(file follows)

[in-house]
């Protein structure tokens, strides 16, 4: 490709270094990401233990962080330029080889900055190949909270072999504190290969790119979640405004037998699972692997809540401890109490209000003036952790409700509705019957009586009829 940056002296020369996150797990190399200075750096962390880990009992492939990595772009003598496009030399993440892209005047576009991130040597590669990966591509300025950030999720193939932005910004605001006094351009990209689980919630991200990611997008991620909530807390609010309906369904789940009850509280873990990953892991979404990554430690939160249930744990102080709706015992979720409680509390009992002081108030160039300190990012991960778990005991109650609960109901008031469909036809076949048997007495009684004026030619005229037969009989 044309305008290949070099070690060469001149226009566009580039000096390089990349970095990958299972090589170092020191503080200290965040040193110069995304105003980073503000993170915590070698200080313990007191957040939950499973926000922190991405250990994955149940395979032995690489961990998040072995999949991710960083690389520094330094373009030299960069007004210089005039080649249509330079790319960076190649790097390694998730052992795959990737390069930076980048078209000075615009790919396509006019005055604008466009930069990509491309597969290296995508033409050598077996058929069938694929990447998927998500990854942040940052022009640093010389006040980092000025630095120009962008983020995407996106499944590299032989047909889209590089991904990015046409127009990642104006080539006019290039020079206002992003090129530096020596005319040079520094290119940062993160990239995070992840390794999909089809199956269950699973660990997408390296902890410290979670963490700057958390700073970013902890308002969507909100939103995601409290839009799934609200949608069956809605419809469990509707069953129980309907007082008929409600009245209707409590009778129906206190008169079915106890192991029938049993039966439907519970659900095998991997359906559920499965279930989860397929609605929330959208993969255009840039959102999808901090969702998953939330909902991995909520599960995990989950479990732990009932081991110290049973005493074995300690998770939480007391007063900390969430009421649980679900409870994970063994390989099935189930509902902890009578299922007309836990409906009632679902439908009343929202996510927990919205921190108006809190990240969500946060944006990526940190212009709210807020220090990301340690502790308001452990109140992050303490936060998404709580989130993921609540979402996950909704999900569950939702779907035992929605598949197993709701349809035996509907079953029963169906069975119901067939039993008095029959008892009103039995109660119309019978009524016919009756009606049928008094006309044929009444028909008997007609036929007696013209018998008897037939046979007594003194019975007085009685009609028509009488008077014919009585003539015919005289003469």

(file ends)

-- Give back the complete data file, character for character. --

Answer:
[in-house]
């Protein structure tokens, strides 16, 4: 490709270094990401233990962080330029080889900055190949909270072999504190290969790119979640405004037998699972692997809540401890109490209000003036952790409700509705019957009586009829 940056002296020369996150797990190399200075750096962390880990009992492939990595772009003598496009030399993440892209005047576009991130040597590669990966591509300025950030999720193939932005910004605001006094351009990209689980919630991200990611997008991620909530807390609010309906369904789940009850509280873990990953892991979404990554430690939160249930744990102080709706015992979720409680509390009992002081108030160039300190990012991960778990005991109650609960109901008031469909036809076949048997007495009684004026030619005229037969009989 044309305008290949070099070690060469001149226009566009580039000096390089990349970095990958299972090589170092020191503080200290965040040193110069995304105003980073503000993170915590070698200080313990007191957040939950499973926000922190991405250990994955149940395979032995690489961990998040072995999949991710960083690389520094330094373009030299960069007004210089005039080649249509330079790319960076190649790097390694998730052992795959990737390069930076980048078209000075615009790919396509006019005055604008466009930069990509491309597969290296995508033409050598077996058929069938694929990447998927998500990854942040940052022009640093010389006040980092000025630095120009962008983020995407996106499944590299032989047909889209590089991904990015046409127009990642104006080539006019290039020079206002992003090129530096020596005319040079520094290119940062993160990239995070992840390794999909089809199956269950699973660990997408390296902890410290979670963490700057958390700073970013902890308002969507909100939103995601409290839009799934609200949608069956809605419809469990509707069953129980309907007082008929409600009245209707409590009778129906206190008169079915106890192991029938049993039966439907519970659900095998991997359906559920499965279930989860397929609605929330959208993969255009840039959102999808901090969702998953939330909902991995909520599960995990989950479990732990009932081991110290049973005493074995300690998770939480007391007063900390969430009421649980679900409870994970063994390989099935189930509902902890009578299922007309836990409906009632679902439908009343929202996510927990919205921190108006809190990240969500946060944006990526940190212009709210807020220090990301340690502790308001452990109140992050303490936060998404709580989130993921609540979402996950909704999900569950939702779907035992929605598949197993709701349809035996509907079953029963169906069975119901067939039993008095029959008892009103039995109660119309019978009524016919009756009606049928008094006309044929009444028909008997007609036929007696013209018998008897037939046979007594003194019975007085009685009609028509009488008077014919009585003539015919005289003469």